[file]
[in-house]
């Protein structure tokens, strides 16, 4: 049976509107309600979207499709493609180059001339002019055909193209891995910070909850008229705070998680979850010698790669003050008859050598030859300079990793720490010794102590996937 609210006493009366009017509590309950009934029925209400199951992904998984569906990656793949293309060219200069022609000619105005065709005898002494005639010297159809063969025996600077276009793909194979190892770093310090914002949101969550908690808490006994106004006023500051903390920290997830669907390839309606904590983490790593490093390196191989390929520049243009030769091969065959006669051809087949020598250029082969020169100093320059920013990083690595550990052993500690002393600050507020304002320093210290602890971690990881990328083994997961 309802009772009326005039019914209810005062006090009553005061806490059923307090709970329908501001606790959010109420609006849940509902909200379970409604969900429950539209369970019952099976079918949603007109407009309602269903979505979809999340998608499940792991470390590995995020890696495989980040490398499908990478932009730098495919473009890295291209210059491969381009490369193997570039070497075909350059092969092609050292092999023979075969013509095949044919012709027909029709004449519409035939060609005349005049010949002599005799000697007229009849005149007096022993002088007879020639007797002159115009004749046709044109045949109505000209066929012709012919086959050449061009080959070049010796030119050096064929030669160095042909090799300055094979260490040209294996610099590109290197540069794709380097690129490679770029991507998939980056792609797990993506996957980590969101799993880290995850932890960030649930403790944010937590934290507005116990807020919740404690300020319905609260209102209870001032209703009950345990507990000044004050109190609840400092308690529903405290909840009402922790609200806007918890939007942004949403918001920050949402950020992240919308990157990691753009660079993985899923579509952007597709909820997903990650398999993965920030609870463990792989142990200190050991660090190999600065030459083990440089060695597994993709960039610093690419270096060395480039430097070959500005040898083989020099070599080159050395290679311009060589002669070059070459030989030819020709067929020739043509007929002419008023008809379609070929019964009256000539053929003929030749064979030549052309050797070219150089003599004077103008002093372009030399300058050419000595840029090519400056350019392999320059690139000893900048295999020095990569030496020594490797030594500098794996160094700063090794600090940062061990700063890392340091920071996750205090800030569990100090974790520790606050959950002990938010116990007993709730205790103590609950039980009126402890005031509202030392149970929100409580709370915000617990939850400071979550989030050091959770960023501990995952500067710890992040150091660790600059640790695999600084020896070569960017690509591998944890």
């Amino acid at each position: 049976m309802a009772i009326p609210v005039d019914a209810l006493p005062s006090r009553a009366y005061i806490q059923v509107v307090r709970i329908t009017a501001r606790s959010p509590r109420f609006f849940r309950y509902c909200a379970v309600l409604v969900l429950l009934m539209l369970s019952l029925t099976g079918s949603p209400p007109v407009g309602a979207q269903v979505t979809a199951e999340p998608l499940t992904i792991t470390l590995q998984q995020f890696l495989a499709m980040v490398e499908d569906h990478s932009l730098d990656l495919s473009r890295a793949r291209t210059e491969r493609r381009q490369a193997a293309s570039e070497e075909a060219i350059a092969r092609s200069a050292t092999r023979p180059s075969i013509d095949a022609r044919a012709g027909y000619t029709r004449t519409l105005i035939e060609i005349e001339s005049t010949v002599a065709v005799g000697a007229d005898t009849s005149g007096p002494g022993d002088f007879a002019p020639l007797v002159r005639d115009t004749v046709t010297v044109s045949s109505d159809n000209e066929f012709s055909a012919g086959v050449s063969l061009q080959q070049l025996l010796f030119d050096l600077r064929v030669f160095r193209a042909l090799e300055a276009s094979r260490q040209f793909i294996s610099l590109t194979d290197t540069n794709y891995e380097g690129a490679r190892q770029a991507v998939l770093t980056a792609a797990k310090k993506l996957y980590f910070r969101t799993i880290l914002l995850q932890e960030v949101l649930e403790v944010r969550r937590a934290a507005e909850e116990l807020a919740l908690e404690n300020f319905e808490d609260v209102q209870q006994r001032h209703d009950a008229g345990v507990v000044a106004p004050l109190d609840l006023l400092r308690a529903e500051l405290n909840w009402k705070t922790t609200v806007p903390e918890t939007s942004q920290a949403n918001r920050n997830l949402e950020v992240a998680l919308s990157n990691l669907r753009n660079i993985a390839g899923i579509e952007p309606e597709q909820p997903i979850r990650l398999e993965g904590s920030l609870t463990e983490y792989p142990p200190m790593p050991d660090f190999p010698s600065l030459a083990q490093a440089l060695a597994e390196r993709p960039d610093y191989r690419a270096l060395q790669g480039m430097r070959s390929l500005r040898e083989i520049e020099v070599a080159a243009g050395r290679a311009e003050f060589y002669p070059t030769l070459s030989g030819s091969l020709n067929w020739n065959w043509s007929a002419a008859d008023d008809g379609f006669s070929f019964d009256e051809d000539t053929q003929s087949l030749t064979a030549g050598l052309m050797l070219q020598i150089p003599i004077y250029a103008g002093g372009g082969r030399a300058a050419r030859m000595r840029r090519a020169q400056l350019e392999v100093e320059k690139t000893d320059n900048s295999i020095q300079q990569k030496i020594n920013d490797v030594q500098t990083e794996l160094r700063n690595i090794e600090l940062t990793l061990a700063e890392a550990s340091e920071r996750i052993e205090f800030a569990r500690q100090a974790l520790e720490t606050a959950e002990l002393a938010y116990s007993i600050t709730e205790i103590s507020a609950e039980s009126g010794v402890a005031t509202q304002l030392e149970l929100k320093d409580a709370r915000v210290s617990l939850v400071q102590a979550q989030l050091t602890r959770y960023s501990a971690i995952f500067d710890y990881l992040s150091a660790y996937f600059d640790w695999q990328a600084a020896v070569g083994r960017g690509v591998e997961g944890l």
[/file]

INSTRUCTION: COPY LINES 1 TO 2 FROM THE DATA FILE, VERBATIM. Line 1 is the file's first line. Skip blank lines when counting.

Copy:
[in-house]
């Protein structure tokens, strides 16, 4: 049976509107309600979207499709493609180059001339002019055909193209891995910070909850008229705070998680979850010698790669003050008859050598030859300079990793720490010794102590996937 609210006493009366009017509590309950009934029925209400199951992904998984569906990656793949293309060219200069022609000619105005065709005898002494005639010297159809063969025996600077276009793909194979190892770093310090914002949101969550908690808490006994106004006023500051903390920290997830669907390839309606904590983490790593490093390196191989390929520049243009030769091969065959006669051809087949020598250029082969020169100093320059920013990083690595550990052993500690002393600050507020304002320093210290602890971690990881990328083994997961 309802009772009326005039019914209810005062006090009553005061806490059923307090709970329908501001606790959010109420609006849940509902909200379970409604969900429950539209369970019952099976079918949603007109407009309602269903979505979809999340998608499940792991470390590995995020890696495989980040490398499908990478932009730098495919473009890295291209210059491969381009490369193997570039070497075909350059092969092609050292092999023979075969013509095949044919012709027909029709004449519409035939060609005349005049010949002599005799000697007229009849005149007096022993002088007879020639007797002159115009004749046709044109045949109505000209066929012709012919086959050449061009080959070049010796030119050096064929030669160095042909090799300055094979260490040209294996610099590109290197540069794709380097690129490679770029991507998939980056792609797990993506996957980590969101799993880290995850932890960030649930403790944010937590934290507005116990807020919740404690300020319905609260209102209870001032209703009950345990507990000044004050109190609840400092308690529903405290909840009402922790609200806007918890939007942004949403918001920050949402950020992240919308990157990691753009660079993985899923579509952007597709909820997903990650398999993965920030609870463990792989142990200190050991660090190999600065030459083990440089060695597994993709960039610093690419270096060395480039430097070959500005040898083989020099070599080159050395290679311009060589002669070059070459030989030819020709067929020739043509007929002419008023008809379609070929019964009256000539053929003929030749064979030549052309050797070219150089003599004077103008002093372009030399300058050419000595840029090519400056350019392999320059690139000893900048295999020095990569030496020594490797030594500098794996160094700063090794600090940062061990700063890392340091920071996750205090800030569990100090974790520790606050959950002990938010116990007993709730205790103590609950039980009126402890005031509202030392149970929100409580709370915000617990939850400071979550989030050091959770960023501990995952500067710890992040150091660790600059640790695999600084020896070569960017690509591998944890």